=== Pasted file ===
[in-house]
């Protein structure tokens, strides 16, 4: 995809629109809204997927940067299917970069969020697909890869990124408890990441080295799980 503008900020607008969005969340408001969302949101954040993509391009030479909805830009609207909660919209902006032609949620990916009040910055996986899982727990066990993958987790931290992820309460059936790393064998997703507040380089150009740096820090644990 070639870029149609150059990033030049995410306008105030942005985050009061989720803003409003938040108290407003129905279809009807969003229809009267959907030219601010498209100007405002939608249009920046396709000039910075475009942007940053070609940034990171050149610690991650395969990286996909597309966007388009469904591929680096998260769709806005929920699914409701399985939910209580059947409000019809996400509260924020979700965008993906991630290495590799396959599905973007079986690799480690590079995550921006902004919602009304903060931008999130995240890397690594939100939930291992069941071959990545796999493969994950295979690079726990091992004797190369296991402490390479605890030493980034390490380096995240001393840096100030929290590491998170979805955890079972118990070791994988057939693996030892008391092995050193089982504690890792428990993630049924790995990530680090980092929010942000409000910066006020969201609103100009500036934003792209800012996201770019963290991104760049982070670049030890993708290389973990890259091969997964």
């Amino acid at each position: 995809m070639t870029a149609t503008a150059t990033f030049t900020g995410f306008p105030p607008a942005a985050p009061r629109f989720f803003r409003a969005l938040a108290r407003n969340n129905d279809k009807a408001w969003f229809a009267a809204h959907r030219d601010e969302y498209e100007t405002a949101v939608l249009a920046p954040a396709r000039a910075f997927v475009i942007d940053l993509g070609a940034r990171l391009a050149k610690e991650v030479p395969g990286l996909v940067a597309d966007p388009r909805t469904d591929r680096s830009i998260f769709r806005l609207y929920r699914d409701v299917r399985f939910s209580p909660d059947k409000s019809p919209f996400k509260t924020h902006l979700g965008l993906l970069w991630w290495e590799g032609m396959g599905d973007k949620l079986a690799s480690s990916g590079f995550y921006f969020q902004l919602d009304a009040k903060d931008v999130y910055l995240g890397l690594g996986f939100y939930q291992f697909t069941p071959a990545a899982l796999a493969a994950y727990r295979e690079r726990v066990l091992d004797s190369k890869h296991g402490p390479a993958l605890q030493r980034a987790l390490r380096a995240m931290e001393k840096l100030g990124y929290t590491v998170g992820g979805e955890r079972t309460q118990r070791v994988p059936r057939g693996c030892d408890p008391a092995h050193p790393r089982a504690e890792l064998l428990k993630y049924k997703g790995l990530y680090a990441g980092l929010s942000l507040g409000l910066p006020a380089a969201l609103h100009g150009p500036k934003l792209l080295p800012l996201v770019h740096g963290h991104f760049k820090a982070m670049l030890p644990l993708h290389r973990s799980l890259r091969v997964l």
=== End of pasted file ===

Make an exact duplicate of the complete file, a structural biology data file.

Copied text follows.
[in-house]
């Protein structure tokens, strides 16, 4: 995809629109809204997927940067299917970069969020697909890869990124408890990441080295799980 503008900020607008969005969340408001969302949101954040993509391009030479909805830009609207909660919209902006032609949620990916009040910055996986899982727990066990993958987790931290992820309460059936790393064998997703507040380089150009740096820090644990 070639870029149609150059990033030049995410306008105030942005985050009061989720803003409003938040108290407003129905279809009807969003229809009267959907030219601010498209100007405002939608249009920046396709000039910075475009942007940053070609940034990171050149610690991650395969990286996909597309966007388009469904591929680096998260769709806005929920699914409701399985939910209580059947409000019809996400509260924020979700965008993906991630290495590799396959599905973007079986690799480690590079995550921006902004919602009304903060931008999130995240890397690594939100939930291992069941071959990545796999493969994950295979690079726990091992004797190369296991402490390479605890030493980034390490380096995240001393840096100030929290590491998170979805955890079972118990070791994988057939693996030892008391092995050193089982504690890792428990993630049924790995990530680090980092929010942000409000910066006020969201609103100009500036934003792209800012996201770019963290991104760049982070670049030890993708290389973990890259091969997964």
């Amino acid at each position: 995809m070639t870029a149609t503008a150059t990033f030049t900020g995410f306008p105030p607008a942005a985050p009061r629109f989720f803003r409003a969005l938040a108290r407003n969340n129905d279809k009807a408001w969003f229809a009267a809204h959907r030219d601010e969302y498209e100007t405002a949101v939608l249009a920046p954040a396709r000039a910075f997927v475009i942007d940053l993509g070609a940034r990171l391009a050149k610690e991650v030479p395969g990286l996909v940067a597309d966007p388009r909805t469904d591929r680096s830009i998260f769709r806005l609207y929920r699914d409701v299917r399985f939910s209580p909660d059947k409000s019809p919209f996400k509260t924020h902006l979700g965008l993906l970069w991630w290495e590799g032609m396959g599905d973007k949620l079986a690799s480690s990916g590079f995550y921006f969020q902004l919602d009304a009040k903060d931008v999130y910055l995240g890397l690594g996986f939100y939930q291992f697909t069941p071959a990545a899982l796999a493969a994950y727990r295979e690079r726990v066990l091992d004797s190369k890869h296991g402490p390479a993958l605890q030493r980034a987790l390490r380096a995240m931290e001393k840096l100030g990124y929290t590491v998170g992820g979805e955890r079972t309460q118990r070791v994988p059936r057939g693996c030892d408890p008391a092995h050193p790393r089982a504690e890792l064998l428990k993630y049924k997703g790995l990530y680090a990441g980092l929010s942000l507040g409000l910066p006020a380089a969201l609103h100009g150009p500036k934003l792209l080295p800012l996201v770019h740096g963290h991104f760049k820090a982070m670049l030890p644990l993708h290389r973990s799980l890259r091969v997964l």